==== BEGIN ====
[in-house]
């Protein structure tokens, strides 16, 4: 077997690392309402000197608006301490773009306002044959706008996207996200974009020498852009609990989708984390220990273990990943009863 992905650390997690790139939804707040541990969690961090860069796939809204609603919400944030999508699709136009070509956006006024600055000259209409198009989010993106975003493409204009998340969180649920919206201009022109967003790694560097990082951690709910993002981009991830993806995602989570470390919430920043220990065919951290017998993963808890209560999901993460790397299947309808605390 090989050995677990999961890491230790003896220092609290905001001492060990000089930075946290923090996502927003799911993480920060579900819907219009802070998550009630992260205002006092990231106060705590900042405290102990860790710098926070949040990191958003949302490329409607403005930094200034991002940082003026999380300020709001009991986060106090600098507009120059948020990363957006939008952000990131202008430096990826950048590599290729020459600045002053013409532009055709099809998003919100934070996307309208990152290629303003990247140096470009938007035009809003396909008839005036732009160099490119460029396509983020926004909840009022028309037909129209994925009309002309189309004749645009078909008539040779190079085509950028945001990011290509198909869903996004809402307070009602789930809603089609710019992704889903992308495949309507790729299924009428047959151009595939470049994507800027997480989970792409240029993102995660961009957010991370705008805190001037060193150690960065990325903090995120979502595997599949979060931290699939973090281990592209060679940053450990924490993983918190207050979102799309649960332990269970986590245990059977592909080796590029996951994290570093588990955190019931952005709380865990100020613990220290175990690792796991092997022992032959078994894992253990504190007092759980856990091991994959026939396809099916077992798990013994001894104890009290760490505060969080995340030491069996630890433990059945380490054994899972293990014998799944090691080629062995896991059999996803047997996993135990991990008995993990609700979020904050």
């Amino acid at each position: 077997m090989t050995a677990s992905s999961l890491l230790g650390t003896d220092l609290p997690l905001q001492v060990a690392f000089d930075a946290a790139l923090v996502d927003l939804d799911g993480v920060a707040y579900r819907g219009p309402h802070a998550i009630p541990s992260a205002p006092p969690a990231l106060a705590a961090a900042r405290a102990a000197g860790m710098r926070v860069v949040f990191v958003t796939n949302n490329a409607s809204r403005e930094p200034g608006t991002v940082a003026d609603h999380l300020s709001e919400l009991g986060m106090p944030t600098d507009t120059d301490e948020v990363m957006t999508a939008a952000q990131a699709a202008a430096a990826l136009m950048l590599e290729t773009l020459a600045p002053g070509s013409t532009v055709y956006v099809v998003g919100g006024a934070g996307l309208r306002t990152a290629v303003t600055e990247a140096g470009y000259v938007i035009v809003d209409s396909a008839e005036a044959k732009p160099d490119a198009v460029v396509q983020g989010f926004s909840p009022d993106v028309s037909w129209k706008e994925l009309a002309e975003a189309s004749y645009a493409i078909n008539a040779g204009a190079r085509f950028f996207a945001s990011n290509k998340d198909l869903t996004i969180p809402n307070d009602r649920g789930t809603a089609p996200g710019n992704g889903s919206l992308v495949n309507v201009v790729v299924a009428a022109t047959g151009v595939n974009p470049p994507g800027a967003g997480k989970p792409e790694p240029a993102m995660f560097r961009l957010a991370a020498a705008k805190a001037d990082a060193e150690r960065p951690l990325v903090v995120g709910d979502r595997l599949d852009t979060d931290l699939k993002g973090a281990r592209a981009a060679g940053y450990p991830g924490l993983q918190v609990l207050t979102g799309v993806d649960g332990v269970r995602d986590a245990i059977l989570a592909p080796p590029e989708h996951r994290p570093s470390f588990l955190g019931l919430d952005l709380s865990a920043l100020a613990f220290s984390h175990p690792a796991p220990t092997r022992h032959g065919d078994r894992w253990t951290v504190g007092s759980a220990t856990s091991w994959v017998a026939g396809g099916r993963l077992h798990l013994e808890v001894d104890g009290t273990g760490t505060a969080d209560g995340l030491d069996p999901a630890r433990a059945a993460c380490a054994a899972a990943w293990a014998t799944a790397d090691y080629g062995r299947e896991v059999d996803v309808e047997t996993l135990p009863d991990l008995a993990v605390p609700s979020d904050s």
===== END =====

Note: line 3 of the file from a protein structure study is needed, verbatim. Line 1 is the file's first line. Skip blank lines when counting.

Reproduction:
């Amino acid at each position: 077997m090989t050995a677990s992905s999961l890491l230790g650390t003896d220092l609290p997690l905001q001492v060990a690392f000089d930075a946290a790139l923090v996502d927003l939804d799911g993480v920060a707040y579900r819907g219009p309402h802070a998550i009630p541990s992260a205002p006092p969690a990231l106060a705590a961090a900042r405290a102990a000197g860790m710098r926070v860069v949040f990191v958003t796939n949302n490329a409607s809204r403005e930094p200034g608006t991002v940082a003026d609603h999380l300020s709001e919400l009991g986060m106090p944030t600098d507009t120059d301490e948020v990363m957006t999508a939008a952000q990131a699709a202008a430096a990826l136009m950048l590599e290729t773009l020459a600045p002053g070509s013409t532009v055709y956006v099809v998003g919100g006024a934070g996307l309208r306002t990152a290629v303003t600055e990247a140096g470009y000259v938007i035009v809003d209409s396909a008839e005036a044959k732009p160099d490119a198009v460029v396509q983020g989010f926004s909840p009022d993106v028309s037909w129209k706008e994925l009309a002309e975003a189309s004749y645009a493409i078909n008539a040779g204009a190079r085509f950028f996207a945001s990011n290509k998340d198909l869903t996004i969180p809402n307070d009602r649920g789930t809603a089609p996200g710019n992704g889903s919206l992308v495949n309507v201009v790729v299924a009428a022109t047959g151009v595939n974009p470049p994507g800027a967003g997480k989970p792409e790694p240029a993102m995660f560097r961009l957010a991370a020498a705008k805190a001037d990082a060193e150690r960065p951690l990325v903090v995120g709910d979502r595997l599949d852009t979060d931290l699939k993002g973090a281990r592209a981009a060679g940053y450990p991830g924490l993983q918190v609990l207050t979102g799309v993806d649960g332990v269970r995602d986590a245990i059977l989570a592909p080796p590029e989708h996951r994290p570093s470390f588990l955190g019931l919430d952005l709380s865990a920043l100020a613990f220290s984390h175990p690792a796991p220990t092997r022992h032959g065919d078994r894992w253990t951290v504190g007092s759980a220990t856990s091991w994959v017998a026939g396809g099916r993963l077992h798990l013994e808890v001894d104890g009290t273990g760490t505060a969080d209560g995340l030491d069996p999901a630890r433990a059945a993460c380490a054994a899972a990943w293990a014998t799944a790397d090691y080629g062995r299947e896991v059999d996803v309808e047997t996993l135990p009863d991990l008995a993990v605390p609700s979020d904050s």